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What End of the Chip Shortage? Carmakers Remove More Systems, Stop Production

Industry analysts seem to be confident that the second half of the year would bring a substantial recovery in terms of the global chip inventory, but until this happens, carmakers continue to struggle with the crisis.
Stellantis has confirmed more production adjustments 6 photos
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And unfortunately, the only ways to reduce the disruptions caused by the lack of semiconductors are the same ones these companies have been turning to for the past two years, including removing non-critical systems from their cars and temporarily stopping the production at some plants.

Volkswagen, for instance, has recently announced that some models sold in Australia would no longer come with blind-spot monitoring and rear cross-traffic alerts because of the lack of chips.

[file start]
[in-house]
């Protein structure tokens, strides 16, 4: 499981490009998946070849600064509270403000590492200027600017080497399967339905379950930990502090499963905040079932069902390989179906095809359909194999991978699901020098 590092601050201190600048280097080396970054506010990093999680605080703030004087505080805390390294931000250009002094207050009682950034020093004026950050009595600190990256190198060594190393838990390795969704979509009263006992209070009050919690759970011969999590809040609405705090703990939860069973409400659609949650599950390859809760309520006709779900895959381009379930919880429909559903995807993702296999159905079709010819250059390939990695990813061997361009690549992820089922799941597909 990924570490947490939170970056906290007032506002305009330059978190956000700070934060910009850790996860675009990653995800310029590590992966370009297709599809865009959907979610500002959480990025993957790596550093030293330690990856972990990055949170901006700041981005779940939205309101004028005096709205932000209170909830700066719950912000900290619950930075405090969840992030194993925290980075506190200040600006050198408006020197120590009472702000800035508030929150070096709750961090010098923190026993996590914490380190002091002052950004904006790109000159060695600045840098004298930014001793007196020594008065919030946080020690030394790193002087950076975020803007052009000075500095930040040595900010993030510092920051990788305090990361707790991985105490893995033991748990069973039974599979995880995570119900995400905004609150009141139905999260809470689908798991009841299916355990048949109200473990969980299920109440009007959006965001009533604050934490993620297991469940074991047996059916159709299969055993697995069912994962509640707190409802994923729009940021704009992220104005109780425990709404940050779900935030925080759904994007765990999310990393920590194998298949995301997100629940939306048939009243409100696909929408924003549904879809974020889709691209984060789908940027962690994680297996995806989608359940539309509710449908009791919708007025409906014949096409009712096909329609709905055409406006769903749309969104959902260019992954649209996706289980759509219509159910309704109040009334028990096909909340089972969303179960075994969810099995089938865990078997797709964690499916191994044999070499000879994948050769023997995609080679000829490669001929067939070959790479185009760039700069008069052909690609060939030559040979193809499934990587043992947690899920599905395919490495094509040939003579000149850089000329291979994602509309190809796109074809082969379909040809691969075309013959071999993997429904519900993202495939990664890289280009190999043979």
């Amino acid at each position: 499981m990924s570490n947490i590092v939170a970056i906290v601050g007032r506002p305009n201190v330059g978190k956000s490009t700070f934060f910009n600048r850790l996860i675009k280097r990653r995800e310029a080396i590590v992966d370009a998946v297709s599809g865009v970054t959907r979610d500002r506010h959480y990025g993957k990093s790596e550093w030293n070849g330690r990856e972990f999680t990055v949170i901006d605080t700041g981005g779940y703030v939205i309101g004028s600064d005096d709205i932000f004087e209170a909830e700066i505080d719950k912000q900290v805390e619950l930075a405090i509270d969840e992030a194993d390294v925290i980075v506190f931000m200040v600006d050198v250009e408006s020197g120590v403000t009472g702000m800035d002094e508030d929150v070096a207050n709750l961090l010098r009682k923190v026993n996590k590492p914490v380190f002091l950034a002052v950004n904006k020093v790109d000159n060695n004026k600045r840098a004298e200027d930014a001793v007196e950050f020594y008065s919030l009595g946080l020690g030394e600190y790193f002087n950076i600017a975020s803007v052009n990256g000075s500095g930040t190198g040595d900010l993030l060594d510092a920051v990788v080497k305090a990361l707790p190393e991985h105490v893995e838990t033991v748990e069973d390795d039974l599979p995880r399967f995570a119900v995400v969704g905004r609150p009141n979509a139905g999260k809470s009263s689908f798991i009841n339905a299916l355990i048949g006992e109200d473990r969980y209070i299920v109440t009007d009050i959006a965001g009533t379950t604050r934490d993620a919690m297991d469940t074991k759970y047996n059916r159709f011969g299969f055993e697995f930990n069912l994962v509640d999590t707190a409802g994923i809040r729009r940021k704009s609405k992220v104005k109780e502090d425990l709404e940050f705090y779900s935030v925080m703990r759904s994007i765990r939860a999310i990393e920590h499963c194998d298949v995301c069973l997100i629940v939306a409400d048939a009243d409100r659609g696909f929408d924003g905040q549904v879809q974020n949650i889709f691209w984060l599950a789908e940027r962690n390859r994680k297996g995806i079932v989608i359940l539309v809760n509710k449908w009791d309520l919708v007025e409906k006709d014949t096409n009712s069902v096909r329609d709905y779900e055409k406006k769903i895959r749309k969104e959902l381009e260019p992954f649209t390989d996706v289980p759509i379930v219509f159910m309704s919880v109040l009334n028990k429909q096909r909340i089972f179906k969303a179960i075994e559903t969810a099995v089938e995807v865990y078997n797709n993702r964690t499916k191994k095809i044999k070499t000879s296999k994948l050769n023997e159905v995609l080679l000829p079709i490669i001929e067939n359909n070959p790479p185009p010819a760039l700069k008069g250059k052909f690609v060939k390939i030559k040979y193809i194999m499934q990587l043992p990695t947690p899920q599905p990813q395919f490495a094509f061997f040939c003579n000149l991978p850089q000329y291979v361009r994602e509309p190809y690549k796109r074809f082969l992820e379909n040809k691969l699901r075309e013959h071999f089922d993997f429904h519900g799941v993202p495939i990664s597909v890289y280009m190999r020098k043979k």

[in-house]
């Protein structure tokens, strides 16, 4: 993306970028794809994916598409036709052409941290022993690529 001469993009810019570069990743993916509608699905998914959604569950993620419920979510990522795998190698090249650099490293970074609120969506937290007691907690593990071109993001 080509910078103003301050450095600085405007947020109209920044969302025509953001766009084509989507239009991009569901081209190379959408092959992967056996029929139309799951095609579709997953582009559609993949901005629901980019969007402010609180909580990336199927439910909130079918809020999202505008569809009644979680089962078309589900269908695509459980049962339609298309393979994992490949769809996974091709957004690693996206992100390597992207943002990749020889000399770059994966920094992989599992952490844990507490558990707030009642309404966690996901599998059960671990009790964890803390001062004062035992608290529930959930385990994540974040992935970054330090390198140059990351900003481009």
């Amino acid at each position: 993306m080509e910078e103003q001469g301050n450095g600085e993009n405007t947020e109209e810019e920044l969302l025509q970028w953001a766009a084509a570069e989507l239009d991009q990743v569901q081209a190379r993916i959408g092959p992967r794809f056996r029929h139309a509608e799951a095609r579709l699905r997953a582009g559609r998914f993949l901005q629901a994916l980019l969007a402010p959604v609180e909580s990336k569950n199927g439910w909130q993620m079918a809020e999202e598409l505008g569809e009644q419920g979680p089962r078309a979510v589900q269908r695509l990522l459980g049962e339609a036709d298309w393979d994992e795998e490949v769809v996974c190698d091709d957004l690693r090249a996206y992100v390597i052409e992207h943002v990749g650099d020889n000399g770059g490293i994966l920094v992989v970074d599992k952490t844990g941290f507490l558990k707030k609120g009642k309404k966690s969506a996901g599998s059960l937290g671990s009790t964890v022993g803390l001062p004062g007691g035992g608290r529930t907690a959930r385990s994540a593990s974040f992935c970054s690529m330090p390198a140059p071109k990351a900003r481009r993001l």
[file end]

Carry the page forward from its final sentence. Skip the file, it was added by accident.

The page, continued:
The decision would impact only the models sold in the country and manufactured during a six-month period, as VW hopes the chip inventory improvements would allow the company to bring back all systems to its cars towards the end of the year.

This week, Stellantis too confirmed it’s struggling with the chip shortage, again. The company decided to temporarily halt the manufacturing at the Melfi plant in Italy for one week between June 28 and July 2.

The reason is the same painful lack of semiconductors, with the company planning to resume all operations at full speed early next month.

The factory in charge of building models like Jeep Compass and Renegade has been heavily hit by the chip crisis, so this month, its production lines have been running for just 7 days. There are signs that July wouldn’t produce any improvement, and as it turns out, Stellantis doesn’t expect the chip struggle to end before the end of the year.

The Melfi plant isn’t the only Stellantis factory that’s affected by the company’s strategy of reducing the disruptions caused by the chip shortage, as two more facilities in France would also halt their operations temporarily for the very same reasons.

 
 
 
 
 

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